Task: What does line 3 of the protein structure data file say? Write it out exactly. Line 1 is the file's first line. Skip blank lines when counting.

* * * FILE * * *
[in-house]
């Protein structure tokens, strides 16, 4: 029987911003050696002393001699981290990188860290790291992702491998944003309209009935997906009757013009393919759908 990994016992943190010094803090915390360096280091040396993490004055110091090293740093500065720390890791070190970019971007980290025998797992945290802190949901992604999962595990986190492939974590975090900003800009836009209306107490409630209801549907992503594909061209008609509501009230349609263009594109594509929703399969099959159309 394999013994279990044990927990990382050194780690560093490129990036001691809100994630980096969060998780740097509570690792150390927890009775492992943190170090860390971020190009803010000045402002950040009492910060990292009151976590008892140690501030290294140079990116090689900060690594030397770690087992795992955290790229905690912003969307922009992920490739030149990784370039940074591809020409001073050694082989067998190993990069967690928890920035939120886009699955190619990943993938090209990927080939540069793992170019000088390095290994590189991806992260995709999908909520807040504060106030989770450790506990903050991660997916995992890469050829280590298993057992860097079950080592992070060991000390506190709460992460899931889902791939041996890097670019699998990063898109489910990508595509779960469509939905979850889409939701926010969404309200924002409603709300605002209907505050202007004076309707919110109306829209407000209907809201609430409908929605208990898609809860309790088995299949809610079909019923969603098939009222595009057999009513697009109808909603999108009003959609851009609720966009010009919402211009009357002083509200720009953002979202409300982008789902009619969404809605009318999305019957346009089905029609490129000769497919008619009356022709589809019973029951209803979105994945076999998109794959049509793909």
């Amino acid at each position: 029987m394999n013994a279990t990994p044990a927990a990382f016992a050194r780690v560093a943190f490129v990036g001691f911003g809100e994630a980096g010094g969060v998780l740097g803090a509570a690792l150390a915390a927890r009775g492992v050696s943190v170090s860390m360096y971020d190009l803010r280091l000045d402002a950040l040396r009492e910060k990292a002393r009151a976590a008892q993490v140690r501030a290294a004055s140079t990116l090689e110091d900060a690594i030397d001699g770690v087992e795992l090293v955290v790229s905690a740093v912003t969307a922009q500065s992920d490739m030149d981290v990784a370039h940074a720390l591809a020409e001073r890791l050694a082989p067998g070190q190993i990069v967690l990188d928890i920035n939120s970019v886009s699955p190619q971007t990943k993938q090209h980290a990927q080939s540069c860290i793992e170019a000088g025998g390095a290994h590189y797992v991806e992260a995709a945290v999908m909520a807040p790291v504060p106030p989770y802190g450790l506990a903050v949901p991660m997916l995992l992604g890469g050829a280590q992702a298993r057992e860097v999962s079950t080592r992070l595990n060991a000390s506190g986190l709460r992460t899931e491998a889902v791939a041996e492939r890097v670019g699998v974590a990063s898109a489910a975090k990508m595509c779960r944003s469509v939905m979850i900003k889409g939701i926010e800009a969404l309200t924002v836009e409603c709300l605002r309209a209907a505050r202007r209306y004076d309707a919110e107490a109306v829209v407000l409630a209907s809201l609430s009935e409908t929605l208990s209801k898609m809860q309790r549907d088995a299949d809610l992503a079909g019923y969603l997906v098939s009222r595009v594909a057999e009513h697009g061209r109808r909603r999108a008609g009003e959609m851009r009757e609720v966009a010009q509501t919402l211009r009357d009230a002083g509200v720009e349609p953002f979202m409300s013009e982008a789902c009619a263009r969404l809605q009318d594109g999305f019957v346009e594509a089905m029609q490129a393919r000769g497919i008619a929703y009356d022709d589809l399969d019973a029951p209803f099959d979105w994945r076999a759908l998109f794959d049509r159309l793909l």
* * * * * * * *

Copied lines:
């Amino acid at each position: 029987m394999n013994a279990t990994p044990a927990a990382f016992a050194r780690v560093a943190f490129v990036g001691f911003g809100e994630a980096g010094g969060v998780l740097g803090a509570a690792l150390a915390a927890r009775g492992v050696s943190v170090s860390m360096y971020d190009l803010r280091l000045d402002a950040l040396r009492e910060k990292a002393r009151a976590a008892q993490v140690r501030a290294a004055s140079t990116l090689e110091d900060a690594i030397d001699g770690v087992e795992l090293v955290v790229s905690a740093v912003t969307a922009q500065s992920d490739m030149d981290v990784a370039h940074a720390l591809a020409e001073r890791l050694a082989p067998g070190q190993i990069v967690l990188d928890i920035n939120s970019v886009s699955p190619q971007t990943k993938q090209h980290a990927q080939s540069c860290i793992e170019a000088g025998g390095a290994h590189y797992v991806e992260a995709a945290v999908m909520a807040p790291v504060p106030p989770y802190g450790l506990a903050v949901p991660m997916l995992l992604g890469g050829a280590q992702a298993r057992e860097v999962s079950t080592r992070l595990n060991a000390s506190g986190l709460r992460t899931e491998a889902v791939a041996e492939r890097v670019g699998v974590a990063s898109a489910a975090k990508m595509c779960r944003s469509v939905m979850i900003k889409g939701i926010e800009a969404l309200t924002v836009e409603c709300l605002r309209a209907a505050r202007r209306y004076d309707a919110e107490a109306v829209v407000l409630a209907s809201l609430s009935e409908t929605l208990s209801k898609m809860q309790r549907d088995a299949d809610l992503a079909g019923y969603l997906v098939s009222r595009v594909a057999e009513h697009g061209r109808r909603r999108a008609g009003e959609m851009r009757e609720v966009a010009q509501t919402l211009r009357d009230a002083g509200v720009e349609p953002f979202m409300s013009e982008a789902c009619a263009r969404l809605q009318d594109g999305f019957v346009e594509a089905m029609q490129a393919r000769g497919i008619a929703y009356d022709d589809l399969d019973a029951p209803f099959d979105w994945r076999a759908l998109f794959d049509r159309l793909l």